|Courtney Barnett — Tell Me How You Really Feel (May 18th, 2018)|
Courtney Barnett — Tell Me How You Really Feel (May 18, 2018)•◊• Courtney Barnett started Milk! Records in 2012 to release her first EP I’ve Got A Friend Called Emily Ferris. Soon after came the second EP How To Carve A Carrot Into A Rose. She took her band overseas with a condensed back catalogue called The Double EP: A Sea Of Split Peas. In 2015 Barnett released album Sometimes I Sit And Think, And Sometimes I Just Sit to worldwide critical acclaim. Barnett’s voice is both syrupy sweet and steeped in dry humour, and the album flits effortlessly between the melancholy and the downright hilarious — all delivered against a backdrop of woozy psychedelia.
Location: Melbourne, Victoria, Australia
Album release: May 18th, 2018
Recorded: July 2017
Studio: Soundpark, Northcote, Victoria, Australia
Record Label: Milk! Records / Mom + Pop / Marathon Artists / Remote Control Records
01. Hopefulessness 4:48
02. City Looks Pretty 4:41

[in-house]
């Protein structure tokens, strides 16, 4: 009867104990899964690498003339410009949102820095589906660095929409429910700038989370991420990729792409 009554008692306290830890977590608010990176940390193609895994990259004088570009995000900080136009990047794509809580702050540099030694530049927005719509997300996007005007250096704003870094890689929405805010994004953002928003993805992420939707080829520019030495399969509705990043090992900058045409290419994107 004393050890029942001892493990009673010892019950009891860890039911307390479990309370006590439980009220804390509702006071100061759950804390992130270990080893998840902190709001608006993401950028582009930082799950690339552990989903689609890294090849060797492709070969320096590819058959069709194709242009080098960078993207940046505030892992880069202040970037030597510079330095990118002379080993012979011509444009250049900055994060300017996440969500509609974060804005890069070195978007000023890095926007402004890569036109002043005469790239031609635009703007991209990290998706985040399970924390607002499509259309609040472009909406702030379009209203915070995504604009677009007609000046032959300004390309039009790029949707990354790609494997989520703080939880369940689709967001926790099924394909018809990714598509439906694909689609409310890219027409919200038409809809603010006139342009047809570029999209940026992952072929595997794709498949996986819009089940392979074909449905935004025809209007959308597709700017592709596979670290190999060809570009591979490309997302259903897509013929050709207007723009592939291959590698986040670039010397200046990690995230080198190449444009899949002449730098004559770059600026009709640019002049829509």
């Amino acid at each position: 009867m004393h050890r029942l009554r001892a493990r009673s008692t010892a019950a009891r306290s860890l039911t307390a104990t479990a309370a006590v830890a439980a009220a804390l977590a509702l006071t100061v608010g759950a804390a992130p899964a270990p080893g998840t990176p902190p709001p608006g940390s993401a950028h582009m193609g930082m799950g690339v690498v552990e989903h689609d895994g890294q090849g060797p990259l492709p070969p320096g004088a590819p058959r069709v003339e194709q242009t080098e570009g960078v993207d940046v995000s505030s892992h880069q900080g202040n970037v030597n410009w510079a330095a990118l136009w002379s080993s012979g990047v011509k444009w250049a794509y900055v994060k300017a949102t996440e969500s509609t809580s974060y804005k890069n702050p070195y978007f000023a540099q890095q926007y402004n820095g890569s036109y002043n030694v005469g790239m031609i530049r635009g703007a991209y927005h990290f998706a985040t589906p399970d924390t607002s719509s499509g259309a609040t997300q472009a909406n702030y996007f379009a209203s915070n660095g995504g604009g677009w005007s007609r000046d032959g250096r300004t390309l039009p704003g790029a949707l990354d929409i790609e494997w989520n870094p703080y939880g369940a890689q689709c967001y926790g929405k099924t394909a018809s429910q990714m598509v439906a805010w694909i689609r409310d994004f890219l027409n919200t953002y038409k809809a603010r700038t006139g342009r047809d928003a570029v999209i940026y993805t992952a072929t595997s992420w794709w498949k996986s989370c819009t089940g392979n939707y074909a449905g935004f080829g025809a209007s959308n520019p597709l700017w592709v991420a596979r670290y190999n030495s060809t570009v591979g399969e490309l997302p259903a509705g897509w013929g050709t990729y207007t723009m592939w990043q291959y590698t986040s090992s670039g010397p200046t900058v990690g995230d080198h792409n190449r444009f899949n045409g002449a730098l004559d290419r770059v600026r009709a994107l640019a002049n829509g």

03. Charity 4:10
04. Need a Little Time 3:58
05. Nameless, Faceless 3:14
06. I’m Not Your Mother, I’m Not Your Bitch 1:50
07. Crippling Self Doubt and a General Lack of Self Confidence 2:48
08. Help Your Self 3:02
09. Walkin’ On Eggshells 4:01
10. Sunday Roast 4:44
℗ 2018 Marathon Artists under exclusive license to Mom+Pop
◊◊ Courtney Barnett — Guitar, Vocals
◊◊ Bones Sloane — Bass, Backing Vocals
◊◊ Dave Mudie — Drums, Percussion
◊◊ Dan Luscombe — Keys, Organ, Guitar, Backing Vocals
◊◊ Kim Deal — Backing Vocals (Tracks 5 and 7), Guitar (Track 7)
◊◊ Kelley Deal — Backing Vocals (Track 7)
• All songs written by Courtney Barnett
• Recorded by Burke Reid in July 2017 at Soundpark Studios, Northcote, Victoria, Australia
• Mixed by Burke Reid in August 2017 at The Grove Studios, NSW, Australia
• Produced by Courtney Barnett, Burke Reid and Dan Luscombe
• Mastered by Guy Davie at Electric Mastering
• Polaroids/Artwork by Courtney Barnett
BY JEREMY WINOGRAD, MAY 6, 2018; Score: ****½
• “Sometimes I get sad/It’s not all that bad,” Courtney Barnett sings on “City Looks Pretty,” a song from Tell Me How You Really Feel. It’s a simplistic summation of both her current state of mind and her uncanny ability to pair close~to~the~bone lyrics with joyously infectious power~pop melodies. The album is nowhere near as flippant as that couplet might suggest though. Barnett’s sophomore effort is a striking manifestation of gnawing anxieties, both internal and external; it may lack some of the instant affability of 2015’s Sometimes I Sit and Think, and Sometimes I Just Sit, but that’s by design.